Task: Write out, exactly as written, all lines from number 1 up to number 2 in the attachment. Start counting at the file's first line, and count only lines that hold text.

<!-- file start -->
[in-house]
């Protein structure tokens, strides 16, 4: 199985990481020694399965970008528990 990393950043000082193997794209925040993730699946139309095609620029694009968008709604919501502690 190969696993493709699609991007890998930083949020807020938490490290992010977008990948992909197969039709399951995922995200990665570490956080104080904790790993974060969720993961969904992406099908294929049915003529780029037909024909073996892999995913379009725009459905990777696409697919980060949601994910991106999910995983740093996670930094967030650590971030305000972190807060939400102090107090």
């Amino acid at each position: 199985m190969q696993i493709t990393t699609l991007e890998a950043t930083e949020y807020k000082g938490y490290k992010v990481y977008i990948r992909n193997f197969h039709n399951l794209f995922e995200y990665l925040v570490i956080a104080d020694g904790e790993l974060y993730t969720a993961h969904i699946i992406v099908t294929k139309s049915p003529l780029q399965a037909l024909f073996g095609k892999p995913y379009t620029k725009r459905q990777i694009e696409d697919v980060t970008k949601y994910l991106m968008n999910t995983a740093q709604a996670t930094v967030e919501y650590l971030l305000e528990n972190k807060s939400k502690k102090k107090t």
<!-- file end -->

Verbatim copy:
[in-house]
């Protein structure tokens, strides 16, 4: 199985990481020694399965970008528990 990393950043000082193997794209925040993730699946139309095609620029694009968008709604919501502690 190969696993493709699609991007890998930083949020807020938490490290992010977008990948992909197969039709399951995922995200990665570490956080104080904790790993974060969720993961969904992406099908294929049915003529780029037909024909073996892999995913379009725009459905990777696409697919980060949601994910991106999910995983740093996670930094967030650590971030305000972190807060939400102090107090």